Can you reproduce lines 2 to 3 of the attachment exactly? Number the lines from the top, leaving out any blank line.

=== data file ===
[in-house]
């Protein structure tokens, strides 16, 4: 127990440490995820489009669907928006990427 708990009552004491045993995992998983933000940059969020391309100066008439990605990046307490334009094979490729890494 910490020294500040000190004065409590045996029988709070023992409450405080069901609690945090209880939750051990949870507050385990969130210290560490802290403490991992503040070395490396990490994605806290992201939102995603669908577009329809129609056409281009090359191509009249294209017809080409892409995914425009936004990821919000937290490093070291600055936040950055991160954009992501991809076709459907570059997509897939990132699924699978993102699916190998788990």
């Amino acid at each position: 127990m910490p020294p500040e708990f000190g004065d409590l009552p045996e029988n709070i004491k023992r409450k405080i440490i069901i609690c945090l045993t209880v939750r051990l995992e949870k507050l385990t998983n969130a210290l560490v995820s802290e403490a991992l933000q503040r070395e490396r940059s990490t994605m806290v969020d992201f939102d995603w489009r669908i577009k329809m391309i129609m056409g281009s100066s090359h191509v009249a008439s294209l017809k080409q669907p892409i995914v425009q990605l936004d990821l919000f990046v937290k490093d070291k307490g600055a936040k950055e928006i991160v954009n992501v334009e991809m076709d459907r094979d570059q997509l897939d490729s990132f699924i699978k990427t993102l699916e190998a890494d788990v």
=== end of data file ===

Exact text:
């Protein structure tokens, strides 16, 4: 127990440490995820489009669907928006990427 708990009552004491045993995992998983933000940059969020391309100066008439990605990046307490334009094979490729890494 910490020294500040000190004065409590045996029988709070023992409450405080069901609690945090209880939750051990949870507050385990969130210290560490802290403490991992503040070395490396990490994605806290992201939102995603669908577009329809129609056409281009090359191509009249294209017809080409892409995914425009936004990821919000937290490093070291600055936040950055991160954009992501991809076709459907570059997509897939990132699924699978993102699916190998788990």
């Amino acid at each position: 127990m910490p020294p500040e708990f000190g004065d409590l009552p045996e029988n709070i004491k023992r409450k405080i440490i069901i609690c945090l045993t209880v939750r051990l995992e949870k507050l385990t998983n969130a210290l560490v995820s802290e403490a991992l933000q503040r070395e490396r940059s990490t994605m806290v969020d992201f939102d995603w489009r669908i577009k329809m391309i129609m056409g281009s100066s090359h191509v009249a008439s294209l017809k080409q669907p892409i995914v425009q990605l936004d990821l919000f990046v937290k490093d070291k307490g600055a936040k950055e928006i991160v954009n992501v334009e991809m076709d459907r094979d570059q997509l897939d490729s990132f699924i699978k990427t993102l699916e190998a890494d788990v």